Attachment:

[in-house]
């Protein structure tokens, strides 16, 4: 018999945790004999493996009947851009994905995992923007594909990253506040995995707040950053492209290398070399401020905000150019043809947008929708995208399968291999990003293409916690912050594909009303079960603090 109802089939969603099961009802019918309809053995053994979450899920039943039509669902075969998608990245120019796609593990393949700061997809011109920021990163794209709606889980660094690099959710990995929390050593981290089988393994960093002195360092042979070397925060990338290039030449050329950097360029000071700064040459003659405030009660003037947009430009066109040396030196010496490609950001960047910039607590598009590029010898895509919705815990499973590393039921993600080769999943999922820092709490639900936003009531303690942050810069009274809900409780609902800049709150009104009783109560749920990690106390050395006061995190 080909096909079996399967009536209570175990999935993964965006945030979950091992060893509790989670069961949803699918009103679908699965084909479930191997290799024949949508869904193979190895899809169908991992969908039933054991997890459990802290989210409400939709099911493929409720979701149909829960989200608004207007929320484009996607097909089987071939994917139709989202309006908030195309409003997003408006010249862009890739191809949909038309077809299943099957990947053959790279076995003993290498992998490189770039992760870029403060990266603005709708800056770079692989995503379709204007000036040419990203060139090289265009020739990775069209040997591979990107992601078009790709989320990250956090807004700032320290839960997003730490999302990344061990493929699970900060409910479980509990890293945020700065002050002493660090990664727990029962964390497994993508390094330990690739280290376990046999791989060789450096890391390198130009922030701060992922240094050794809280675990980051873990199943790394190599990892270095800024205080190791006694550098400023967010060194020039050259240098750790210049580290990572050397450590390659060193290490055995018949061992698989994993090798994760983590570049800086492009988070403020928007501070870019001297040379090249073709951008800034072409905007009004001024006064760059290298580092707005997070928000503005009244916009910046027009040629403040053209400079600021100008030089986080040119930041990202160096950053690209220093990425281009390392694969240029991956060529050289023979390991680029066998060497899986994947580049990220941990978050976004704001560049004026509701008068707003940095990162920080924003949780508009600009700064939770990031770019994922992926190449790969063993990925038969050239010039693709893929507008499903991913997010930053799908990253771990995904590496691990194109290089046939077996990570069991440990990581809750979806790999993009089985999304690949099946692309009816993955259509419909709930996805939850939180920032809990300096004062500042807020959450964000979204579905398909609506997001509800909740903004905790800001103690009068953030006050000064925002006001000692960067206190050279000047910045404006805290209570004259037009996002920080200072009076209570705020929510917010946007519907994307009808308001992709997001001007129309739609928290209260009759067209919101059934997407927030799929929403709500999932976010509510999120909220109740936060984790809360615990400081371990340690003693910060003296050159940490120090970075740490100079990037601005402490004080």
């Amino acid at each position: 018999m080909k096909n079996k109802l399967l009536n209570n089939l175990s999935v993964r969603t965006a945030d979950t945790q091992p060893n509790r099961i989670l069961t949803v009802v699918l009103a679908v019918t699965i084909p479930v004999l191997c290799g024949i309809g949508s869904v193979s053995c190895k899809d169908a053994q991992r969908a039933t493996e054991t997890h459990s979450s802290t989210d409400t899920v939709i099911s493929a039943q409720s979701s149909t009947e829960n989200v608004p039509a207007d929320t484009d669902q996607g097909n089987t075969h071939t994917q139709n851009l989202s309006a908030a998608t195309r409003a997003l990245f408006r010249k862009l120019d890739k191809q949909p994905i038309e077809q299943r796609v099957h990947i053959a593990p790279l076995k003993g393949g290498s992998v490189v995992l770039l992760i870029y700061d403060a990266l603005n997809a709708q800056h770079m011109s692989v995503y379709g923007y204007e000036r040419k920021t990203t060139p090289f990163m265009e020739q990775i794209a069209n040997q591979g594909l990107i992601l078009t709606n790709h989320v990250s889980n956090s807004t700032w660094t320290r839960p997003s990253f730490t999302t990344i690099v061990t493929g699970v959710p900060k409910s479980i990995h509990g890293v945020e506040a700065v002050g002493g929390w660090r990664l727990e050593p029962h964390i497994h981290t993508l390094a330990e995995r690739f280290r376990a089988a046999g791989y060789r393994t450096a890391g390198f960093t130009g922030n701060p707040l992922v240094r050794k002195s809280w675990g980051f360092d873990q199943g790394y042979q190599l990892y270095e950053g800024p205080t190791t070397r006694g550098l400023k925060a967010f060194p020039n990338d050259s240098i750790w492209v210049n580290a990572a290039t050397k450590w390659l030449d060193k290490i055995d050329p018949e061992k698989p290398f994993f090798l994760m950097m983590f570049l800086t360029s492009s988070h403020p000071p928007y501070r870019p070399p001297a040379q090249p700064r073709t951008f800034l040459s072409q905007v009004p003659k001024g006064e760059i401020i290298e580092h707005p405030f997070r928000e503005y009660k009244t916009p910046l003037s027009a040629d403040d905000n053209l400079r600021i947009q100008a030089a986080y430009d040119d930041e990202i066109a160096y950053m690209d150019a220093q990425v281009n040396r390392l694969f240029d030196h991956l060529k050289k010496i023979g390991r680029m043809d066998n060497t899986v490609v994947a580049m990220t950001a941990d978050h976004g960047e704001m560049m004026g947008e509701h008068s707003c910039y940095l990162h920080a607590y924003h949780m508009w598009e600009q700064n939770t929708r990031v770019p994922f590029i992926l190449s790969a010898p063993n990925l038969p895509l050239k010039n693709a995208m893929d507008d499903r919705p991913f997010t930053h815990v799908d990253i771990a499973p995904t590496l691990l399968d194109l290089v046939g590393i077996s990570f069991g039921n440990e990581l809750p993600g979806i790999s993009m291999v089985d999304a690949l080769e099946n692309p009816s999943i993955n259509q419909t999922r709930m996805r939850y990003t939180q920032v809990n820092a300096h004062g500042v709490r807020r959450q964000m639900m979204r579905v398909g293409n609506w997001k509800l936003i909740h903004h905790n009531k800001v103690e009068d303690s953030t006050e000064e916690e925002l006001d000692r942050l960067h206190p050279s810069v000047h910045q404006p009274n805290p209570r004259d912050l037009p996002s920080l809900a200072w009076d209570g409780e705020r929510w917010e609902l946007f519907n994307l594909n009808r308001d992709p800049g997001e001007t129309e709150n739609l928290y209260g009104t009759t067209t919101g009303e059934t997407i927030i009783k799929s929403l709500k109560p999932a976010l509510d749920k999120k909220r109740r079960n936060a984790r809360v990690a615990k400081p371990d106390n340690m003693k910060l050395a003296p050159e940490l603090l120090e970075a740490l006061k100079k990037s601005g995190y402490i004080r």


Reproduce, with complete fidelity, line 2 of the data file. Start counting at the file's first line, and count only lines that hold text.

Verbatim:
């Protein structure tokens, strides 16, 4: 018999945790004999493996009947851009994905995992923007594909990253506040995995707040950053492209290398070399401020905000150019043809947008929708995208399968291999990003293409916690912050594909009303079960603090 109802089939969603099961009802019918309809053995053994979450899920039943039509669902075969998608990245120019796609593990393949700061997809011109920021990163794209709606889980660094690099959710990995929390050593981290089988393994960093002195360092042979070397925060990338290039030449050329950097360029000071700064040459003659405030009660003037947009430009066109040396030196010496490609950001960047910039607590598009590029010898895509919705815990499973590393039921993600080769999943999922820092709490639900936003009531303690942050810069009274809900409780609902800049709150009104009783109560749920990690106390050395006061995190 080909096909079996399967009536209570175990999935993964965006945030979950091992060893509790989670069961949803699918009103679908699965084909479930191997290799024949949508869904193979190895899809169908991992969908039933054991997890459990802290989210409400939709099911493929409720979701149909829960989200608004207007929320484009996607097909089987071939994917139709989202309006908030195309409003997003408006010249862009890739191809949909038309077809299943099957990947053959790279076995003993290498992998490189770039992760870029403060990266603005709708800056770079692989995503379709204007000036040419990203060139090289265009020739990775069209040997591979990107992601078009790709989320990250956090807004700032320290839960997003730490999302990344061990493929699970900060409910479980509990890293945020700065002050002493660090990664727990029962964390497994993508390094330990690739280290376990046999791989060789450096890391390198130009922030701060992922240094050794809280675990980051873990199943790394190599990892270095800024205080190791006694550098400023967010060194020039050259240098750790210049580290990572050397450590390659060193290490055995018949061992698989994993090798994760983590570049800086492009988070403020928007501070870019001297040379090249073709951008800034072409905007009004001024006064760059290298580092707005997070928000503005009244916009910046027009040629403040053209400079600021100008030089986080040119930041990202160096950053690209220093990425281009390392694969240029991956060529050289023979390991680029066998060497899986994947580049990220941990978050976004704001560049004026509701008068707003940095990162920080924003949780508009600009700064939770990031770019994922992926190449790969063993990925038969050239010039693709893929507008499903991913997010930053799908990253771990995904590496691990194109290089046939077996990570069991440990990581809750979806790999993009089985999304690949099946692309009816993955259509419909709930996805939850939180920032809990300096004062500042807020959450964000979204579905398909609506997001509800909740903004905790800001103690009068953030006050000064925002006001000692960067206190050279000047910045404006805290209570004259037009996002920080200072009076209570705020929510917010946007519907994307009808308001992709997001001007129309739609928290209260009759067209919101059934997407927030799929929403709500999932976010509510999120909220109740936060984790809360615990400081371990340690003693910060003296050159940490120090970075740490100079990037601005402490004080």